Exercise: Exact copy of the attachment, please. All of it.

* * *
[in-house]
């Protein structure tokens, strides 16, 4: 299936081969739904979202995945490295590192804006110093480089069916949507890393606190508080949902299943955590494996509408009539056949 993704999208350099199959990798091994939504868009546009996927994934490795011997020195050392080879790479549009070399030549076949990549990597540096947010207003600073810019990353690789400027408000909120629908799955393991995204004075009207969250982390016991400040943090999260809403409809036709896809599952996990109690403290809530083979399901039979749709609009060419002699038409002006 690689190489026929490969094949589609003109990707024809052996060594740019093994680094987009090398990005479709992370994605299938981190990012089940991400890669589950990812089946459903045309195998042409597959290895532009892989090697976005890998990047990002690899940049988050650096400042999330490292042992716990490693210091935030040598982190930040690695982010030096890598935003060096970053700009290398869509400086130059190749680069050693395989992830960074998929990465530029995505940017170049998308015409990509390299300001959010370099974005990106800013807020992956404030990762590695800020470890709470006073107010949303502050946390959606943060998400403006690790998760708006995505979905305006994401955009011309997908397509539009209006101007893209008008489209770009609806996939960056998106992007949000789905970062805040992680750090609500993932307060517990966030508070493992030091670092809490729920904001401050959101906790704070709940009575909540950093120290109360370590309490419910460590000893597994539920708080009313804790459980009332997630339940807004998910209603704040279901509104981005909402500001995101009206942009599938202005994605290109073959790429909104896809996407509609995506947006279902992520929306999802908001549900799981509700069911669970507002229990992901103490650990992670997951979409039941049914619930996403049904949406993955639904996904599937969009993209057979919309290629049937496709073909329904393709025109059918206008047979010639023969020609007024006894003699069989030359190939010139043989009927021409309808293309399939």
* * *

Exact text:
[in-house]
């Protein structure tokens, strides 16, 4: 299936081969739904979202995945490295590192804006110093480089069916949507890393606190508080949902299943955590494996509408009539056949 993704999208350099199959990798091994939504868009546009996927994934490795011997020195050392080879790479549009070399030549076949990549990597540096947010207003600073810019990353690789400027408000909120629908799955393991995204004075009207969250982390016991400040943090999260809403409809036709896809599952996990109690403290809530083979399901039979749709609009060419002699038409002006 690689190489026929490969094949589609003109990707024809052996060594740019093994680094987009090398990005479709992370994605299938981190990012089940991400890669589950990812089946459903045309195998042409597959290895532009892989090697976005890998990047990002690899940049988050650096400042999330490292042992716990490693210091935030040598982190930040690695982010030096890598935003060096970053700009290398869509400086130059190749680069050693395989992830960074998929990465530029995505940017170049998308015409990509390299300001959010370099974005990106800013807020992956404030990762590695800020470890709470006073107010949303502050946390959606943060998400403006690790998760708006995505979905305006994401955009011309997908397509539009209006101007893209008008489209770009609806996939960056998106992007949000789905970062805040992680750090609500993932307060517990966030508070493992030091670092809490729920904001401050959101906790704070709940009575909540950093120290109360370590309490419910460590000893597994539920708080009313804790459980009332997630339940807004998910209603704040279901509104981005909402500001995101009206942009599938202005994605290109073959790429909104896809996407509609995506947006279902992520929306999802908001549900799981509700069911669970507002229990992901103490650990992670997951979409039941049914619930996403049904949406993955639904996904599937969009993209057979919309290629049937496709073909329904393709025109059918206008047979010639023969020609007024006894003699069989030359190939010139043989009927021409309808293309399939």